I had one of those lovely discoveries on the weekend. And social media made it seem all the more serendipitous. I had been befriended a couple of days earlier via Instagram by the ‘The Potting Shed’ in Bowral but, as is often the case with social media, that knowledge existed in one part of my brain but not in my reality, until I found myself two days later in the village of Burrawang for a feast thrown by some friends of mine. The following day, after a short sleep in an anonymous motel in Bowral, I had breakfast, bought a book on main street and was looping round a roundabout heading home to Sydney when I spotted greenness arcing out of an old industrial complex, I knew what that green meant! It was my new Instagram friend Maureen and her Potting Shed! Social media – doing what it’s meant to do.
This is my kind of nursery and if you’re reading this I think it might be yours as well. It’s unfussy, relaxed and rambling with a certain chic. It’s filled with curiosities and the more time you spend poking around the more gems you will uncover, as I did. I even managed to buy my wife a ‘bowling ball’ for her birthday, in the form of a little Pinus strobus ‘Pendula’ I found tucked in a corner with its friends, and with the most exquisite shape. In my defence, one of Ceara’s favourite things is a pine forest… so there is a connection there.
I also found the perfect ‘thing’ for one of my client’s gardens. I can’t describe it any further than that because my client hasn’t confirmed the purchase yet and I don’t want any of you lot digging around for it! (Maureen – I took some abstract photos of the ‘thing’ but I don’t have a meeting with said client for another week and the photos require considerable hand waving on my part to fully express their need in the garden!)
The nursery’s inception was accidental and has grown organically so to speak. I chatted intermittently with Maureen as she was fairly inundated with guests/customers – her way with people is so generous you could be forgiven for thinking a cup of tea may be on offer any second. Maureen’s original intent was to help her friend who sells antiques next door by softening the building with arrangements of potted plants and today it has expanded to fill the large void between the old industrial buildings. This fact alone excites me, to see this old hard space of steel and concrete completely covered in green is so satisfying; it’s a sort of human initiated ‘plant takeover’.
I think the importance of places like this for gardeners can’t be overstated and we need more of them. Nurseries that feel like gardens, not shopping centres. Places that feel loved and perfect in their imperfection, like gardens do. You really have the sense that this is someone’s personal project. There were even little Buxus topiaries in progress that would never be considered saleable in a conventional nursery but there they were, gaggled together around the yard. According to Maureen they walk out the door before ever reaching a ‘saleable’ size, which goes to show how people are tapping into her sense of craft and passion. Plants that have grown tired in the yard are given new life, potted up together into antique pots and sold on. Apparently local customers have started bringing their pots from home to have these arrangements made!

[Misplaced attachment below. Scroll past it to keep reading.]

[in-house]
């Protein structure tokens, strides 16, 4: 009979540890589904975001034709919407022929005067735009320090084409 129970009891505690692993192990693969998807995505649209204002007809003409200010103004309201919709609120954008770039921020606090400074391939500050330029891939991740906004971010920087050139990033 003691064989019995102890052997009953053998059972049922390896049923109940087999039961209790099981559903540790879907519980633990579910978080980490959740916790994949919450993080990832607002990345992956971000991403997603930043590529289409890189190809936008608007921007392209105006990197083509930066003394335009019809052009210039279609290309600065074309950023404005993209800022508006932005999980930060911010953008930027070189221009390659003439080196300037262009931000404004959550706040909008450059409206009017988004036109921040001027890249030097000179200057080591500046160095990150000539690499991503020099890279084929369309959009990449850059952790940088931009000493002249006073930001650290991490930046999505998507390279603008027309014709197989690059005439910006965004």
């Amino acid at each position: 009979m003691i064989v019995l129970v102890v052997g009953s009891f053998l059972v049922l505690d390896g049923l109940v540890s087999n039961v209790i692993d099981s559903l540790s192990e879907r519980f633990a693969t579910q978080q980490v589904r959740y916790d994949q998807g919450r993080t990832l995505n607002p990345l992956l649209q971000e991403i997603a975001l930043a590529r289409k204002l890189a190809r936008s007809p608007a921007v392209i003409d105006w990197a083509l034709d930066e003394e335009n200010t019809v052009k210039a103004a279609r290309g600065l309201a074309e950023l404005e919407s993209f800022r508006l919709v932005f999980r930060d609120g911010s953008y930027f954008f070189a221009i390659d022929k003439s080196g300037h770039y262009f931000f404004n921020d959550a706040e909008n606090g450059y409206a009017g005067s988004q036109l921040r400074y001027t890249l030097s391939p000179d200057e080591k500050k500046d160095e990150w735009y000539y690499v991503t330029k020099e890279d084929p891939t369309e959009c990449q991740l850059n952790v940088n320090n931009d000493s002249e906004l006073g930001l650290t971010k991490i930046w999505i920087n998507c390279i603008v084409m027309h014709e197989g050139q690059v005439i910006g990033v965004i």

I was privy to a fascinating moment when two men approached looking to buy fruiting fig trees. Maureen explained that she had stocked some through summer but had currently sold out, and then unselfishly recommended they visit the local commercial nursery to see if they have any. They were so visibly uncomfortable with the thought of this that Maureen took their details and will undoubtedly track down those fig trees.
What the Potting Shed is tapping into is the human need for things that can be touched and understood, things that have been crafted. It’s no accident that the last ten to fifteen years has seen the rise of ‘grow your own’, shows about food and cooking, a proliferation of restaurants, beards, bicycles, craft beer and café’s lined with wood. It’s a human reaction to a generation of war, global financial crisis and environmental degradation. A similar trend took place in England in reaction to the dawn of industrialisation, the Arts and Crafts movement, which too celebrated things made by hand and gardens that were idyllically floriferous and nestling. The move towards organics, the avocation of growing native plants and the rise of the naturalistic garden style in the 1970s can all be seen as tributaries to larger cultural reactions to the Vietnam War.
Now I don’t mean to lump Maureen and The Potting Shed in with today’s beards and yesterday’s hippies. That would be wrong. Maureen is a stylish lady and that comes through in the relaxed yet sophisticated mood of the nursery. The Potting Shed is more timeless than fashionable, so long may it last!
‘The Potting Shed’ – Vintage gardenalia, outdoor furniture, firepits, indoor plants, advanced topiary, espalier, edibles at 391 Bong Bong St, Bowral. Instagram – @thepottingshedbowral